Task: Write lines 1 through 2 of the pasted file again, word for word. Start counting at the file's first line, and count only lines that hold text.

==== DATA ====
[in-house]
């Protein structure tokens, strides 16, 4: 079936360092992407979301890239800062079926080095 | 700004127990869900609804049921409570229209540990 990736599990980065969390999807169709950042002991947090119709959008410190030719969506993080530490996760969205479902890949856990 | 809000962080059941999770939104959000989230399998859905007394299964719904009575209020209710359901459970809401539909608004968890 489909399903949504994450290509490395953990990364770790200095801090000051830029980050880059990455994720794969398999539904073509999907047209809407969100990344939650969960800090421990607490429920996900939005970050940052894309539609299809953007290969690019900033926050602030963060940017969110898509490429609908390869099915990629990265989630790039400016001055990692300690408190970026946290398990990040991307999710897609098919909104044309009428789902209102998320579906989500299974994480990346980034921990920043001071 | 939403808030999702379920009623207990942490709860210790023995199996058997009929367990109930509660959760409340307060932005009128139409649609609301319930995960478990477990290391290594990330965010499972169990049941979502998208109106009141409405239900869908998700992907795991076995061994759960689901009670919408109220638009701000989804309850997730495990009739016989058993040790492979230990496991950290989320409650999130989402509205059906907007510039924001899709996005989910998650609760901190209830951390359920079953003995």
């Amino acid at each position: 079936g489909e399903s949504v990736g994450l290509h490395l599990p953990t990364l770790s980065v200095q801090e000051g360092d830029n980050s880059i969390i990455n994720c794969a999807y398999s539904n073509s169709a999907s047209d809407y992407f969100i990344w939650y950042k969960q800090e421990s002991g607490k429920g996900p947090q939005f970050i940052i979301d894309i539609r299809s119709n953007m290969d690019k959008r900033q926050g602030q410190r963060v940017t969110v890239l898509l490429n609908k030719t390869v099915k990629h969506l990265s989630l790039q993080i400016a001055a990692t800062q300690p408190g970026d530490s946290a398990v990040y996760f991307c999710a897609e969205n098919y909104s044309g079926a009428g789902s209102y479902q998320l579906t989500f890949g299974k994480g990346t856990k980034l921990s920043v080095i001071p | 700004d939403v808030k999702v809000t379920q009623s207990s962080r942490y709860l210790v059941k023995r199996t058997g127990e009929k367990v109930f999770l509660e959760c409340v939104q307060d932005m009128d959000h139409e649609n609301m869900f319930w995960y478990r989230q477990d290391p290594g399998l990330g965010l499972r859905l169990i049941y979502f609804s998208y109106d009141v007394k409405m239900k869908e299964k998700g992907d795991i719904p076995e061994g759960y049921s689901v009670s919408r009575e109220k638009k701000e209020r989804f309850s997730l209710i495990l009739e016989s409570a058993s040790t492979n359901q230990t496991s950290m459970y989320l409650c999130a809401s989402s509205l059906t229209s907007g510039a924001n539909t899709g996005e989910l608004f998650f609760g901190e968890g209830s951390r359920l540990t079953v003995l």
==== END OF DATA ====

[in-house]
């Protein structure tokens, strides 16, 4: 079936360092992407979301890239800062079926080095 | 700004127990869900609804049921409570229209540990 990736599990980065969390999807169709950042002991947090119709959008410190030719969506993080530490996760969205479902890949856990 | 809000962080059941999770939104959000989230399998859905007394299964719904009575209020209710359901459970809401539909608004968890 489909399903949504994450290509490395953990990364770790200095801090000051830029980050880059990455994720794969398999539904073509999907047209809407969100990344939650969960800090421990607490429920996900939005970050940052894309539609299809953007290969690019900033926050602030963060940017969110898509490429609908390869099915990629990265989630790039400016001055990692300690408190970026946290398990990040991307999710897609098919909104044309009428789902209102998320579906989500299974994480990346980034921990920043001071 | 939403808030999702379920009623207990942490709860210790023995199996058997009929367990109930509660959760409340307060932005009128139409649609609301319930995960478990477990290391290594990330965010499972169990049941979502998208109106009141409405239900869908998700992907795991076995061994759960689901009670919408109220638009701000989804309850997730495990009739016989058993040790492979230990496991950290989320409650999130989402509205059906907007510039924001899709996005989910998650609760901190209830951390359920079953003995």